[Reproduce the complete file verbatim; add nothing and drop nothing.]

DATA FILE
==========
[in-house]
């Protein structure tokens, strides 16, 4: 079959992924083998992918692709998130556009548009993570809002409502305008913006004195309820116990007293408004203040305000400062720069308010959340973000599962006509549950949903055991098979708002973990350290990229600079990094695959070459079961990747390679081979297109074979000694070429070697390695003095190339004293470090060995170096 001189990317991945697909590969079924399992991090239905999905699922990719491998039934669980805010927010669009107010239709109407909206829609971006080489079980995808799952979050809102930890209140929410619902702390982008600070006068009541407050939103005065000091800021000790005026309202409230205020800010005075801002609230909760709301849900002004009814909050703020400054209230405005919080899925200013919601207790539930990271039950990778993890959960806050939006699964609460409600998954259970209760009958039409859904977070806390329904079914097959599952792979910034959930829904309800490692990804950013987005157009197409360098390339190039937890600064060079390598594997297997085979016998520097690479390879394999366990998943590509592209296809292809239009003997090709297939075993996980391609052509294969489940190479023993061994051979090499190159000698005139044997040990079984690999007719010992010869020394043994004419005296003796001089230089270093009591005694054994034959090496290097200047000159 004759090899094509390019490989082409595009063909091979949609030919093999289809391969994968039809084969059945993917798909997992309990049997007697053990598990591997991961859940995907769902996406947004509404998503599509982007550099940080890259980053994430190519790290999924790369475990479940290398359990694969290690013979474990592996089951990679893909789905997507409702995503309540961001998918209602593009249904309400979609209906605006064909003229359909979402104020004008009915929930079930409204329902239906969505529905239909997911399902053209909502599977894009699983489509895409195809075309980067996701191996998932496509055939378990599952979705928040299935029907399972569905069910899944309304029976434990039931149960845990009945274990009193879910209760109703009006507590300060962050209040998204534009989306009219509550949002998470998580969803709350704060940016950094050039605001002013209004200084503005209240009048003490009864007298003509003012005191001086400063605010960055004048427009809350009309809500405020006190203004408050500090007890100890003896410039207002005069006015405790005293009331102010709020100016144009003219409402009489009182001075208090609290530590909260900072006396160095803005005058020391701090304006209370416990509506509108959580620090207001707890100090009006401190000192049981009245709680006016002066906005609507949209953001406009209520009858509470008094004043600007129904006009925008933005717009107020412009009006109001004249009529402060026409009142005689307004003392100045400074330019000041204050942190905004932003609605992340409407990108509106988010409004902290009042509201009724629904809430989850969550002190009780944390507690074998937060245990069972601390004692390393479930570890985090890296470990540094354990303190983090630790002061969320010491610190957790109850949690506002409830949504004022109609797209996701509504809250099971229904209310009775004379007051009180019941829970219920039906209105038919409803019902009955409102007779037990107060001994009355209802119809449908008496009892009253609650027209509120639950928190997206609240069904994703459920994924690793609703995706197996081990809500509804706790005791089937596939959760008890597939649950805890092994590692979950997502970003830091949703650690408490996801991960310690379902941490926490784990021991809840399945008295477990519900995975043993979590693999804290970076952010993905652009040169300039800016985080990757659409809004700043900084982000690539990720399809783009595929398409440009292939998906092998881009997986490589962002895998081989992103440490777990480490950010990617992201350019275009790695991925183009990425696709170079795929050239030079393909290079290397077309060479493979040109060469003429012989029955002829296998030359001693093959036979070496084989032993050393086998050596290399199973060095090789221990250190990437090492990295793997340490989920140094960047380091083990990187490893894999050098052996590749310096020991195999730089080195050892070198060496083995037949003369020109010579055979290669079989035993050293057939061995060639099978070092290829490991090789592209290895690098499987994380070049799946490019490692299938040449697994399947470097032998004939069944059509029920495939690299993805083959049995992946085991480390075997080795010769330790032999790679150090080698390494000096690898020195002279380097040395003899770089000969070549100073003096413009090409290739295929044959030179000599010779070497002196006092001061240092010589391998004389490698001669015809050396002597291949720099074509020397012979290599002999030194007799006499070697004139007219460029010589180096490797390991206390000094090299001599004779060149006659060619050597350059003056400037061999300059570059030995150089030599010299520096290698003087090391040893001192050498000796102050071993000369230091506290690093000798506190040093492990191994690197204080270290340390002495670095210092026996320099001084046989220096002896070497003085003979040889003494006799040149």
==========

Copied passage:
[in-house]
């Protein structure tokens, strides 16, 4: 079959992924083998992918692709998130556009548009993570809002409502305008913006004195309820116990007293408004203040305000400062720069308010959340973000599962006509549950949903055991098979708002973990350290990229600079990094695959070459079961990747390679081979297109074979000694070429070697390695003095190339004293470090060995170096 001189990317991945697909590969079924399992991090239905999905699922990719491998039934669980805010927010669009107010239709109407909206829609971006080489079980995808799952979050809102930890209140929410619902702390982008600070006068009541407050939103005065000091800021000790005026309202409230205020800010005075801002609230909760709301849900002004009814909050703020400054209230405005919080899925200013919601207790539930990271039950990778993890959960806050939006699964609460409600998954259970209760009958039409859904977070806390329904079914097959599952792979910034959930829904309800490692990804950013987005157009197409360098390339190039937890600064060079390598594997297997085979016998520097690479390879394999366990998943590509592209296809292809239009003997090709297939075993996980391609052509294969489940190479023993061994051979090499190159000698005139044997040990079984690999007719010992010869020394043994004419005296003796001089230089270093009591005694054994034959090496290097200047000159 004759090899094509390019490989082409595009063909091979949609030919093999289809391969994968039809084969059945993917798909997992309990049997007697053990598990591997991961859940995907769902996406947004509404998503599509982007550099940080890259980053994430190519790290999924790369475990479940290398359990694969290690013979474990592996089951990679893909789905997507409702995503309540961001998918209602593009249904309400979609209906605006064909003229359909979402104020004008009915929930079930409204329902239906969505529905239909997911399902053209909502599977894009699983489509895409195809075309980067996701191996998932496509055939378990599952979705928040299935029907399972569905069910899944309304029976434990039931149960845990009945274990009193879910209760109703009006507590300060962050209040998204534009989306009219509550949002998470998580969803709350704060940016950094050039605001002013209004200084503005209240009048003490009864007298003509003012005191001086400063605010960055004048427009809350009309809500405020006190203004408050500090007890100890003896410039207002005069006015405790005293009331102010709020100016144009003219409402009489009182001075208090609290530590909260900072006396160095803005005058020391701090304006209370416990509506509108959580620090207001707890100090009006401190000192049981009245709680006016002066906005609507949209953001406009209520009858509470008094004043600007129904006009925008933005717009107020412009009006109001004249009529402060026409009142005689307004003392100045400074330019000041204050942190905004932003609605992340409407990108509106988010409004902290009042509201009724629904809430989850969550002190009780944390507690074998937060245990069972601390004692390393479930570890985090890296470990540094354990303190983090630790002061969320010491610190957790109850949690506002409830949504004022109609797209996701509504809250099971229904209310009775004379007051009180019941829970219920039906209105038919409803019902009955409102007779037990107060001994009355209802119809449908008496009892009253609650027209509120639950928190997206609240069904994703459920994924690793609703995706197996081990809500509804706790005791089937596939959760008890597939649950805890092994590692979950997502970003830091949703650690408490996801991960310690379902941490926490784990021991809840399945008295477990519900995975043993979590693999804290970076952010993905652009040169300039800016985080990757659409809004700043900084982000690539990720399809783009595929398409440009292939998906092998881009997986490589962002895998081989992103440490777990480490950010990617992201350019275009790695991925183009990425696709170079795929050239030079393909290079290397077309060479493979040109060469003429012989029955002829296998030359001693093959036979070496084989032993050393086998050596290399199973060095090789221990250190990437090492990295793997340490989920140094960047380091083990990187490893894999050098052996590749310096020991195999730089080195050892070198060496083995037949003369020109010579055979290669079989035993050293057939061995060639099978070092290829490991090789592209290895690098499987994380070049799946490019490692299938040449697994399947470097032998004939069944059509029920495939690299993805083959049995992946085991480390075997080795010769330790032999790679150090080698390494000096690898020195002279380097040395003899770089000969070549100073003096413009090409290739295929044959030179000599010779070497002196006092001061240092010589391998004389490698001669015809050396002597291949720099074509020397012979290599002999030194007799006499070697004139007219460029010589180096490797390991206390000094090299001599004779060149006659060619050597350059003056400037061999300059570059030995150089030599010299520096290698003087090391040893001192050498000796102050071993000369230091506290690093000798506190040093492990191994690197204080270290340390002495670095210092026996320099001084046989220096002896070497003085003979040889003494006799040149």